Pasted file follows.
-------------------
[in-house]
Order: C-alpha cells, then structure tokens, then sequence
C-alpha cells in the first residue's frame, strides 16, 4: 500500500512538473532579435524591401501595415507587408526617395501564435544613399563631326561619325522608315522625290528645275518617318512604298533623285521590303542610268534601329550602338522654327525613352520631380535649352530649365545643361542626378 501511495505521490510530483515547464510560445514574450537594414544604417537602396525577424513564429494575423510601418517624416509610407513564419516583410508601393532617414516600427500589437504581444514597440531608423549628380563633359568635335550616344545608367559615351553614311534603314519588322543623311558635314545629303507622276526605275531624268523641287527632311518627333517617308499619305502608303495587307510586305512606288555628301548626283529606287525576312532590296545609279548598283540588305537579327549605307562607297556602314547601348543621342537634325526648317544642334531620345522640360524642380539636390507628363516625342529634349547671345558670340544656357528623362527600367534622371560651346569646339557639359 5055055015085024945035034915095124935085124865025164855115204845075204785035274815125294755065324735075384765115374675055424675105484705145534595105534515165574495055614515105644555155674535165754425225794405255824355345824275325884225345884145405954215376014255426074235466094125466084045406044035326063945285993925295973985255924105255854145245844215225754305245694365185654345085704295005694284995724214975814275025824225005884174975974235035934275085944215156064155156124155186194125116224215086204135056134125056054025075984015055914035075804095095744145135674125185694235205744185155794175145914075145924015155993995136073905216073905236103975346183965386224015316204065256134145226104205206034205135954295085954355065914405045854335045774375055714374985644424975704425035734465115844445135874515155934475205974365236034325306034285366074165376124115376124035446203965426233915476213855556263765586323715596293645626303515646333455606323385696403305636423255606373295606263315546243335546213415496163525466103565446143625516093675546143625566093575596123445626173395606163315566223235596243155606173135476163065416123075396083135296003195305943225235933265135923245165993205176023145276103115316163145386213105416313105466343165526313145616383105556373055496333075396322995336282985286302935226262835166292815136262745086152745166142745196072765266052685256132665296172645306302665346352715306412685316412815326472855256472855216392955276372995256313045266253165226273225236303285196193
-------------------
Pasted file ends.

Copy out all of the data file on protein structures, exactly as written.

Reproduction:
[in-house]
Order: C-alpha cells, then structure tokens, then sequence
C-alpha cells in the first residue's frame, strides 16, 4: 500500500512538473532579435524591401501595415507587408526617395501564435544613399563631326561619325522608315522625290528645275518617318512604298533623285521590303542610268534601329550602338522654327525613352520631380535649352530649365545643361542626378 501511495505521490510530483515547464510560445514574450537594414544604417537602396525577424513564429494575423510601418517624416509610407513564419516583410508601393532617414516600427500589437504581444514597440531608423549628380563633359568635335550616344545608367559615351553614311534603314519588322543623311558635314545629303507622276526605275531624268523641287527632311518627333517617308499619305502608303495587307510586305512606288555628301548626283529606287525576312532590296545609279548598283540588305537579327549605307562607297556602314547601348543621342537634325526648317544642334531620345522640360524642380539636390507628363516625342529634349547671345558670340544656357528623362527600367534622371560651346569646339557639359 5055055015085024945035034915095124935085124865025164855115204845075204785035274815125294755065324735075384765115374675055424675105484705145534595105534515165574495055614515105644555155674535165754425225794405255824355345824275325884225345884145405954215376014255426074235466094125466084045406044035326063945285993925295973985255924105255854145245844215225754305245694365185654345085704295005694284995724214975814275025824225005884174975974235035934275085944215156064155156124155186194125116224215086204135056134125056054025075984015055914035075804095095744145135674125185694235205744185155794175145914075145924015155993995136073905216073905236103975346183965386224015316204065256134145226104205206034205135954295085954355065914405045854335045774375055714374985644424975704425035734465115844445135874515155934475205974365236034325306034285366074165376124115376124035446203965426233915476213855556263765586323715596293645626303515646333455606323385696403305636423255606373295606263315546243335546213415496163525466103565446143625516093675546143625566093575596123445626173395606163315566223235596243155606173135476163065416123075396083135296003195305943225235933265135923245165993205176023145276103115316163145386213105416313105466343165526313145616383105556373055496333075396322995336282985286302935226262835166292815136262745086152745166142745196072765266052685256132665296172645306302665346352715306412685316412815326472855256472855216392955276372995256313045266253165226273225236303285196193